FRACAS: What It Is and How to Use It

There are plenty of statistics about the cost of asset downtime and plenty of metrics to measure it. But, how do you translate those metrics into impactful action to decrease downtime? FRACAS is the answer, so add it to your list of maintenance acronyms.

FRACAS: Failure Reporting Analysis and Corrective Action System

We find that a lot of organizations have one or two pieces of this system already. You’re likely collecting maintenance data, but maybe you don’t have a strategic plan for analyzing the reports. Alternatively, you may be analyzing what you can and taking action. However, if your failure reporting isn’t systematic, you might be making decisions based on inaccurate or incomplete data. So, FRACAS comes down to making sure the pieces you have are streamlined and building out processes for the rest. The easiest way to define FRACAS, its benefit, and how to implement it is to break it down.

Failure Reporting

Reporting actually starts with collecting thorough, accurate data. It may never be perfect because there is always the potential for human error. But, you can take steps to make your data as trustworthy as possible. Technicians need time and an easy system, so digitizing your data collection is the best way to meet both of those needs. Redlist’s mobile app allows you to configure the modules to gather the data you need on any device. When your maintenance team completes work orders, data input is quick and easy. This ensures they don’t put it off until they have time later in the day, which results in more accurate information.

The second step of reporting is consistency. Not consistency as in how often you generate reports, but consistency in your data. If you create a set of failure codes that technicians can use, then you can better see asset failure trends. Without consistency, you could still find the trends, but it takes more work to analyze.

The final step of FRACAS reporting is generating the reports. Redlist’s reporting dashboard auto-populates with your data, making it incredibly easy to generate the reports you want. You can check the status of your failure metrics and improvements without the need for hours of data entry. To have the most effective FRACAS, you want to make it as easy as you can. Even though FRACAS offers a great long-term benefit, many organizations struggle to dedicate the time needed if it requires a lot of labor to do.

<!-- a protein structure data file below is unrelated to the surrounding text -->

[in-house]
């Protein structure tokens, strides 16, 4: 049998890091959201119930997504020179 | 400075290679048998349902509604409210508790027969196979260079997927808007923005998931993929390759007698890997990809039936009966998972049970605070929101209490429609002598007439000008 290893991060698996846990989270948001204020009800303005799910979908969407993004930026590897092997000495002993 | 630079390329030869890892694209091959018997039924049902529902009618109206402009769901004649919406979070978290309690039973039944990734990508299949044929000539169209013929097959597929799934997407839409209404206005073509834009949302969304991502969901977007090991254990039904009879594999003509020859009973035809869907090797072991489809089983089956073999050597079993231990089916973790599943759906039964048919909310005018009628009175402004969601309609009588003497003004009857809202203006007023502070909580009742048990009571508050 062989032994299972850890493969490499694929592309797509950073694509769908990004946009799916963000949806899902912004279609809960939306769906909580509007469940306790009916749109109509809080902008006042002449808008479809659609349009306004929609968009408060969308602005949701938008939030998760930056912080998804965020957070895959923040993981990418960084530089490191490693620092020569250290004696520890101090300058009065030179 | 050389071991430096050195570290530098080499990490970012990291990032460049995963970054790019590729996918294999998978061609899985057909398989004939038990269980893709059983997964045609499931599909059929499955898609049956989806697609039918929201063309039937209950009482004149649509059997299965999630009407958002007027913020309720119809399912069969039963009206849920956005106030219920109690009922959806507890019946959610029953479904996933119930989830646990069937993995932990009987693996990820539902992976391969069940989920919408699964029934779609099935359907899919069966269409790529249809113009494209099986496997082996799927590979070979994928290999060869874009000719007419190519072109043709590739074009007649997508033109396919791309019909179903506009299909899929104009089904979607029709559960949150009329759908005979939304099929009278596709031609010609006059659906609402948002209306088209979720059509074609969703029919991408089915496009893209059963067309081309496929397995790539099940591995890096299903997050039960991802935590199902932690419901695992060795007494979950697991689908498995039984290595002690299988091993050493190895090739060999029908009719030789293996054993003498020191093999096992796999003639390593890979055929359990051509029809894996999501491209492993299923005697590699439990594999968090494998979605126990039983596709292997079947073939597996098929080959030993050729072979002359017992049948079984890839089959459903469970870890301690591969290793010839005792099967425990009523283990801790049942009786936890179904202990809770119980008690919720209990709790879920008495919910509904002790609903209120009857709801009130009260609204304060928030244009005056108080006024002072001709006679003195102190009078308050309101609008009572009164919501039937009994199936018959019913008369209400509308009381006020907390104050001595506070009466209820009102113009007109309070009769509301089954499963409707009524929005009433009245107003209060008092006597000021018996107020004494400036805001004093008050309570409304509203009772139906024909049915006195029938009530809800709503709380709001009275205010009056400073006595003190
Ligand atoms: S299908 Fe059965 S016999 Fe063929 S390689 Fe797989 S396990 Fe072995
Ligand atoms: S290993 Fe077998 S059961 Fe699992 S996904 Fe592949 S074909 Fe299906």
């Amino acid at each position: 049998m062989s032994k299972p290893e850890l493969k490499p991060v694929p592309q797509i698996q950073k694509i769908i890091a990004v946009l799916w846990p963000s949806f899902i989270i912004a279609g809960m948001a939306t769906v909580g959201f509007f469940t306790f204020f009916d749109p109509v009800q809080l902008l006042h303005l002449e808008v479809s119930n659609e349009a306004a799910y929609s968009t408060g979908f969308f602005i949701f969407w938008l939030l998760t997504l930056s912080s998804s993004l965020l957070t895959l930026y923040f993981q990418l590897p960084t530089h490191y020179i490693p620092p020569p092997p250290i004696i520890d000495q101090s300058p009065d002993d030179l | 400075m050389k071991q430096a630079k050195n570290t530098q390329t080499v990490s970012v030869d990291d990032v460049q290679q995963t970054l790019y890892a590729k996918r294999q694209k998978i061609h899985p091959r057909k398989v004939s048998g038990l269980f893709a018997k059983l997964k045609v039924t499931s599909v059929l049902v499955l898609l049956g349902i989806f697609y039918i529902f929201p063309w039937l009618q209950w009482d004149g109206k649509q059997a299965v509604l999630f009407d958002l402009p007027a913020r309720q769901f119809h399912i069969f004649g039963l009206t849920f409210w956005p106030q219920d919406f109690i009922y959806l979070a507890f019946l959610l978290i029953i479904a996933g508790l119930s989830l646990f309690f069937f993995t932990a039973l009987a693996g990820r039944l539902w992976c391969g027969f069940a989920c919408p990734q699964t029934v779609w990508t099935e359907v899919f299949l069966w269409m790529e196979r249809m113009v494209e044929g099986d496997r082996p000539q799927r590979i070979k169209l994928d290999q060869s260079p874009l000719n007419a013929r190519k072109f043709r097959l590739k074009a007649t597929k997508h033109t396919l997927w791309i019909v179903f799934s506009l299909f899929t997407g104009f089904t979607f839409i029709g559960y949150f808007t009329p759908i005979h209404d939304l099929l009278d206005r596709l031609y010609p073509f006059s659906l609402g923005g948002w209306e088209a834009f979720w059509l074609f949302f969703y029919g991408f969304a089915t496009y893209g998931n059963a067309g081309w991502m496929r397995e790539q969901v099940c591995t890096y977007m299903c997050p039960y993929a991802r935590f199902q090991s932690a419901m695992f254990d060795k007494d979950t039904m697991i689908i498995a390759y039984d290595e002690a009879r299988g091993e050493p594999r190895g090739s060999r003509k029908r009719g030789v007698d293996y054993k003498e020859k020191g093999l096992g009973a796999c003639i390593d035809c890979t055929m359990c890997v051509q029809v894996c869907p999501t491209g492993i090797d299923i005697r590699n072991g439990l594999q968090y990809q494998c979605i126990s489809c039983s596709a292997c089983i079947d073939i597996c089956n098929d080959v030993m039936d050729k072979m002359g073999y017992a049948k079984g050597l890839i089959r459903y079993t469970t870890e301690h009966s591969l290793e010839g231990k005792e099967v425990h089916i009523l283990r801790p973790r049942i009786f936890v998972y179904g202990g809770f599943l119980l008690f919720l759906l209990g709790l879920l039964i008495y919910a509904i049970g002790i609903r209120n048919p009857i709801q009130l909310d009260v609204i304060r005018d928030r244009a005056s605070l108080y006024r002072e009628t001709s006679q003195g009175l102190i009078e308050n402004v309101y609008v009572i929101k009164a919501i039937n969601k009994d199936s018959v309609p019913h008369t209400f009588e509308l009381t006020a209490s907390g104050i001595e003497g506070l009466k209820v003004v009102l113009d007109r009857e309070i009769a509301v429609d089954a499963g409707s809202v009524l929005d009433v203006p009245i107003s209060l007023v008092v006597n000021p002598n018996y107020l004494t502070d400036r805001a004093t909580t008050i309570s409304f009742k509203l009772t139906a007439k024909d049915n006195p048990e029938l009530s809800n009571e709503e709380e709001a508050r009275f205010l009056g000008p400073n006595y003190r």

Failure Analysis

The biggest chunk of work is done with the data collection and reporting. If you’ve built a strong foundation in that step, failure analysis should be pretty smooth. We recommend starting with work order analysis and ending with root cause analysis.

Your work orders will guide you to the trends, but there are a few approaches you can take. You could begin with analyzing work orders for your most critical or most valuable assets. These assets would be anything that has a large impact on production costs when it breaks down or assets that cost the most to repair. Once you’ve completed the FRACAS loop on those assets, you can move on to assets that are less mission-critical and less expensive.

Next, perform a root cause analysis. Talk to your team and dig deep to get to the true root cause of the failures. This is the only way to determine the most effective corrective action to take. To learn from asset failure, you have to know what caused it.

Failure Correction

To round out the FRACAS loop, we have failure correction. Each step is only as strong as the one before it, meaning your corrective actions depend entirely on the accuracy of your data and the depth of your analysis. However, FRACAS is a constant cycle that allows you to report, analyze, and continue to refine your corrections. Your first analysis gives you a baseline metric to compare future data to. So, don’t worry too much about getting it perfect on the first try. You may find that the failure code is happening just as frequently as before your corrective action. That is simply a sign to go deeper on your root cause analysis to hone your corrective action plan. Ideally, each of these steps moves you closer to eliminating asset downtime even if it is one small change at a time.

Ultimately, you may find some issues that you can’t really change, such as aging assets. The corrective action, in that case, would be analyzing the total cost of ownership and potentially replacing the asset. It may be more cost-effective to replace the asset, as the repairs and the impact of downtime costs add up.

Pulling Value from FRACAS

Creating a FRACAS shifts your perspective on failure to pull real value from it. While it is a commitment, the potential for long-term return on investment is worth it. When you make it part of your maintenance culture, everyone can play a role in the system. Data is important and analysis is important. But, without people to provide accurate data and carry out the corrective actions, you can’t make impactful change. The easiest way to tackle FRACAS implementation is to start small and include your technicians every step of the way. Redlist is here to support you by streamlining those steps for the best results.

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